Ineligible Access to Nuke Plants Questioned

     WASHINGTON (CN) – A Nuclear Regulatory Commission regulation, as currently worded, may allow ineligible employees unescorted access rights to U.S. nuclear facilities. The NRC seeks comments on an industry group’s petition to amend the regulation, which allows an arbitrator to override a nuclear facility operator’s decision to keep an employee from being in the nuclear plant unescorted.
     According to the NRC, the Nuclear Energy Institute (NEI) Vice President, General Counsel and Corporate Secretary Ellen C. Ginsberg sent a petition to the agency following a decision by the U.S. 7th Circuit Court of Appeals earlier this year that ruled the NRC’s access authorization regulations do not prohibit the use of third-party arbitrators.
     “The effect of this decision is that a person who has been determined not to be trustworthy and reliable by a licensee as part of a comprehensive evaluation required by NRC regulations could nevertheless be granted unescorted access to a nuclear power plant. This possibility obviously raises serious security and regulatory compliance issues for nuclear power plant licensees,” Ginsberg wrote in her petition.
     The issue involves, in large part, unions whose members have a right through the collective bargaining process to review any decision to deny an employee access, NEI Assistant General Counsel Jason Zorn told Courthouse News.
     “The appeals process is part of the NRC’s regulations. Licensees must have an appeals process for employees who have access revoked or denied. They have to be able to see that record and, at minimum, have an independent review done by internal management. The 7th Circuit recently decided that the language [in the regulations] does not preclude a third-party arbitration,” Zorn said.
     The problem, Zorn added, is that third-party arbitrators, usually a mutually agreed upon attorney or law firm, are not accountable from a regulatory standpoint. Accountability, he said, must remain with the licensee, those who own/operate nuclear facilities.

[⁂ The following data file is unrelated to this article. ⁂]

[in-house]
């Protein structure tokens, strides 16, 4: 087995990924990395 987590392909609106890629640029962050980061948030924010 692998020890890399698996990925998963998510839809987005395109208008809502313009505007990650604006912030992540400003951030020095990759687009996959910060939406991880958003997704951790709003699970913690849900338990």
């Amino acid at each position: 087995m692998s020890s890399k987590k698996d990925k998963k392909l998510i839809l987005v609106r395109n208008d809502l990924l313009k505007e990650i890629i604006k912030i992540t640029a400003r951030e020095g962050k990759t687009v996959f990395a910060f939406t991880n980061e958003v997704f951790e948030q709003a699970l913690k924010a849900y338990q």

“An arbitrator is not necessarily focused on public health and safety. Security of the site is not a primary motivator for that person. The problem is that if I, as a licensee, deem a person not trustworthy or reliable, through the arbitration process, I now have to let this person on site. We are saying this is not what the regulation contemplated,” Zorn said.
     In Exelon Generation Company LLC v. Local 15, International Brotherhood of Electrical Workers, Exelon won a declaratory judgment from the district court that ruled amendments made to NRC security requirements in 2009 prohibit arbitration of access denial decisions. The 7th Circuit, however, reversed that decision based on the language of the regulations, according to Zorn.
     Exelon moved for an en banc hearing, but was denied.
     “The interesting thing about the denial is that one of the judges wrote a concurrence piece, stating that, legally, he agreed with the decision, but that ‘frankly I think there is a flaw in the regulations.'”
     Judges Michael S. Kanne, Diane S. Sykes and David F. Hamilton formed the 7th Circuit panel that handed down the reversal.
     The NEI’s petition proposes to provide needed clarity on the “proper scope” of the review process. “NRC regulations should be modified to expressly prohibit the restoration or grant of unescorted access by third parties (including arbitrators), to remove all doubt that the licensee is solely responsible for making final unescorted access decisions, and to prescribe a clearly-articulated scope of review for third-party reviewers,” the NEI stated in its petition to the NRC.

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